Redevelopment of the Lewes Ice House property on New Road is not an easy nut to crack.
Twice developers have come to city officials seeking rezoning from industrial to R-4, medium-density residential, and twice nearby residents and some city officials responded unfavorably to the request.
The latest application from Sandbox Land Development LLC received a negative recommendation from planning commission at its Dec. 20 meeting.
Both applicants have cited financial difficulties with making a project work at the 2.1-acre site. Carlton Savage of Sandbox says the large concrete factory building must be demolished and environmental testing will be required. In other words, he has high upfront costs, and in order to make it viable, he must have 10 lots on the parcel.
“I ran the numbers, and I can’t figure out how to make it work under R-2 given the condition of redevelopment,” he said. “If it were a vacant lot, I think it would be very feasible to make that happen.”
The entire area surrounding the Ice House is zoned R-2, low-density residential, and granting rezoning to R-4 could be considered spot zoning.
Savage said 82 percent of the lots that border the parcel are less than the minimum of 10,000 square feet required for R-2 zoning. The average nonconforming lot size in the vicinity is 8,069 square feet. Savage said the average square footage for his proposed 10 lots would be 9,158, less than 900 square feet from meeting the R-2 requirement, but still larger than neighboring properties.
Savage said the properties likely became nonconforming when Lewes updated its zoning code several years ago.
The proposed project would add five lots fronting New Road and another five lots with access via Carey Lane. Several Carey Lane residents attended the Dec. 20 meeting to voice their opposition to the project as proposed, saying the narrow road cannot handle any more traffic.
“Carey Lane is a dead-end lane,” said Ruth Ruggiero, who’s lived on the street for nearly 40 years. “When garbage trucks or delivery trucks come, they have to turn around in our yards. There’s no other possible way for them to do it.”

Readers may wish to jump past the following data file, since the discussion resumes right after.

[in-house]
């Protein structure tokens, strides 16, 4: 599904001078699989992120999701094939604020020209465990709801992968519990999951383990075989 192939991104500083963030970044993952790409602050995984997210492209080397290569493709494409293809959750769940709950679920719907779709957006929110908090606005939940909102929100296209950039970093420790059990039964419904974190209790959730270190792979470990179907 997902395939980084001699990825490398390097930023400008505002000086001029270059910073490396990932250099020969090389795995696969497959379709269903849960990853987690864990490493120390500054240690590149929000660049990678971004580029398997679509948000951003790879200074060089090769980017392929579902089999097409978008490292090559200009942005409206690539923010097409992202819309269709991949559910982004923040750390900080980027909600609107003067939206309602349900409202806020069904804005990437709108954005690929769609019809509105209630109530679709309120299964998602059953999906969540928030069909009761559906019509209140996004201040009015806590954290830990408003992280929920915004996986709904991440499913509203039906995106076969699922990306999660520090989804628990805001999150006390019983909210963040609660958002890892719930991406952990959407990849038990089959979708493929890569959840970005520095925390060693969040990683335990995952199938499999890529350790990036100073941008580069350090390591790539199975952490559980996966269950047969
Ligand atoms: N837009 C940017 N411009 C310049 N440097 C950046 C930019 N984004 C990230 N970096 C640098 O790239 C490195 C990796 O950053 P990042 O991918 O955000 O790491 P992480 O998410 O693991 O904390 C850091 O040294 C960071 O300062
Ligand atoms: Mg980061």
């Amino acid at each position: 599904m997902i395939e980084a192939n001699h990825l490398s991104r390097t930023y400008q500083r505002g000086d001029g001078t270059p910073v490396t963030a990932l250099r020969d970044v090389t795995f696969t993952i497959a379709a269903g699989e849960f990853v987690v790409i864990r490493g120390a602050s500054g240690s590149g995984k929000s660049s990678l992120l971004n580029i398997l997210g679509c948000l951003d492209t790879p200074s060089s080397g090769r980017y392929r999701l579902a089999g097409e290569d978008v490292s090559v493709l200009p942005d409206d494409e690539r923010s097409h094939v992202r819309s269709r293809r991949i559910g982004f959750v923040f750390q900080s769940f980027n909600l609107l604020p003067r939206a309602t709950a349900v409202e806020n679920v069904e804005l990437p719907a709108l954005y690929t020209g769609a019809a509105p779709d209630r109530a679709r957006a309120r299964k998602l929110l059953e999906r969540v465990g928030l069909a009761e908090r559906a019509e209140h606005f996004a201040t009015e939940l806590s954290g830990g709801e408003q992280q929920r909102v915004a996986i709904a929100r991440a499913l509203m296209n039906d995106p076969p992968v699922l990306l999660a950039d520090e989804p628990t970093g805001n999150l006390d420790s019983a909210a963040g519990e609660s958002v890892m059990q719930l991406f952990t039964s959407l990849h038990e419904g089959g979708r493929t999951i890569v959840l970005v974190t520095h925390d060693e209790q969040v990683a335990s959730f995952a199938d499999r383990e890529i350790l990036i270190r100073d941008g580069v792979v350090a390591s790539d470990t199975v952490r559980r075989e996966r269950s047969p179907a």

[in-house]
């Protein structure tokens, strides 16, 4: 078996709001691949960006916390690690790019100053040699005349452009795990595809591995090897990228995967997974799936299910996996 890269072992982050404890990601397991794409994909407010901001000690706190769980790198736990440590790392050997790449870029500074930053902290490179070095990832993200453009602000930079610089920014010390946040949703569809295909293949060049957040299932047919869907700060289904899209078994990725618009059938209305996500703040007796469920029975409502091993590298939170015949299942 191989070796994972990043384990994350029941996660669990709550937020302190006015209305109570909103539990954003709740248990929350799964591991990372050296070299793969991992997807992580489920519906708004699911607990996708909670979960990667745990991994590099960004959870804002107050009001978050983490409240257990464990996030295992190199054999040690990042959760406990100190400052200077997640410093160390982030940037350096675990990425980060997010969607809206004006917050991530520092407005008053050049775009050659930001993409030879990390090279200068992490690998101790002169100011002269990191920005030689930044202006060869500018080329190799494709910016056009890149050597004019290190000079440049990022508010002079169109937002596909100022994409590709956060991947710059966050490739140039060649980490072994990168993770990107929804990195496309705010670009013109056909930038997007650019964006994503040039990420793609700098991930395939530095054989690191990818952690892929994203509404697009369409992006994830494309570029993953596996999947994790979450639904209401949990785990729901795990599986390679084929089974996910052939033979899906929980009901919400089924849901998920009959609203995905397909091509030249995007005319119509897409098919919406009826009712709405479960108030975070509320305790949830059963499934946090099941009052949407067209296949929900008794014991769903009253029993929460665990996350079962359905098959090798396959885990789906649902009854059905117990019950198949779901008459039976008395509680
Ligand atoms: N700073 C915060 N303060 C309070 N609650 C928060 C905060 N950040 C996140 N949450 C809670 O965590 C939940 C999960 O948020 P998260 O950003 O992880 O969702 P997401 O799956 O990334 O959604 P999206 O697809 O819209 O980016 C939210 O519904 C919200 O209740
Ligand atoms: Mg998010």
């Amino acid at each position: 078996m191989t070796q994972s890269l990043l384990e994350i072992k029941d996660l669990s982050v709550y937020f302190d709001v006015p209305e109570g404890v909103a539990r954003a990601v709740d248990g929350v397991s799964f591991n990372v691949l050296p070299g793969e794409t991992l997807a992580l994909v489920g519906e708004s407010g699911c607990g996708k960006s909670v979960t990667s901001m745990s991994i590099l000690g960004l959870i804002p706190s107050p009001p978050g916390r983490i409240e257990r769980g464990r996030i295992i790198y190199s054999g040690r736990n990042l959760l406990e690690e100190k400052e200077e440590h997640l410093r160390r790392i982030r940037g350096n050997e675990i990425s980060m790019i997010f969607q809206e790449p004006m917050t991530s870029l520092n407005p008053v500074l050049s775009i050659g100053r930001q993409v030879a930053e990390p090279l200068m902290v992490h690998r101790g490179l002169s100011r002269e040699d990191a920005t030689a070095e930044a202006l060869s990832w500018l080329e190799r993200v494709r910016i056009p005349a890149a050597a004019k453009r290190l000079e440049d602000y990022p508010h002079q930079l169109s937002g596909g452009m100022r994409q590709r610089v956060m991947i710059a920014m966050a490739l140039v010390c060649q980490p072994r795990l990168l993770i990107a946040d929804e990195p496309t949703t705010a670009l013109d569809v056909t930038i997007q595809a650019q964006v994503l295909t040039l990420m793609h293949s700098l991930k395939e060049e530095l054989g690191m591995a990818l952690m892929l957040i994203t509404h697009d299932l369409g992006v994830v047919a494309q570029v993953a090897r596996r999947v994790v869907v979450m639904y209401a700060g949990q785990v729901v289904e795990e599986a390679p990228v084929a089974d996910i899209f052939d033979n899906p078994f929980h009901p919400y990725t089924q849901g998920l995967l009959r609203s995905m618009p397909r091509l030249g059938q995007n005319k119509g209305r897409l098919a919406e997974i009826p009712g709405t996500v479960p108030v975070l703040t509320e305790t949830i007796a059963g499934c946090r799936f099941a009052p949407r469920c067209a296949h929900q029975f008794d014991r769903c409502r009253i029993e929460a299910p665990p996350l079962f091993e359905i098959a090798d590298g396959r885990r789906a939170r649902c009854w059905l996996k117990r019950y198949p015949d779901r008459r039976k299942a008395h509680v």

City Manager Ann Marie Townshend said the road is about 14 feet wide, but she said she does not know how much additional right of way the city if the road were to be widened.
The commission agreed with residents about Carey Lane. In a 6-1 vote, the group recommended that city council deny the request, citing the impact on Carey Lane and noting it does not meet the requirements for R-4 zoning, specifically that it is not adjacent to the town center.
Councilwoman Bonnie Osler, a nonvoting member of the planning commission, pointed to the definition of adjacent in city code, which says “physically touching or bordering upon; sharing a common boundary, but not overlapping.”
Commission member Tom Pannetta said the Ice House is more than one mile from Second Street, what he would consider the town center.
City council denied a rezoning request for R-4 in September, in part because it was not close enough to downtown.
Planning Commission Mark Harris empathized with the property owner and the developer.
“There seems to be fairly wide agreement that residential would be good [for the property],” he said. If it’s in fact true that reconstituting the property is so expensive that you couldn’t make enough money to come out comfortably at the end, then we’ve got a universal problem.”
An earlier rezoning application for the Lewes Ice House went before city officials in spring 2016. A developer was seeking to build duplexes on the parcel. The planning commissioner voted 5-3 to recommend approval of the project, but it was later discovered the parcel did not meet the minimum lot size requirement of 2.5 acres to build duplexes, and the project was withdrawn from consideration.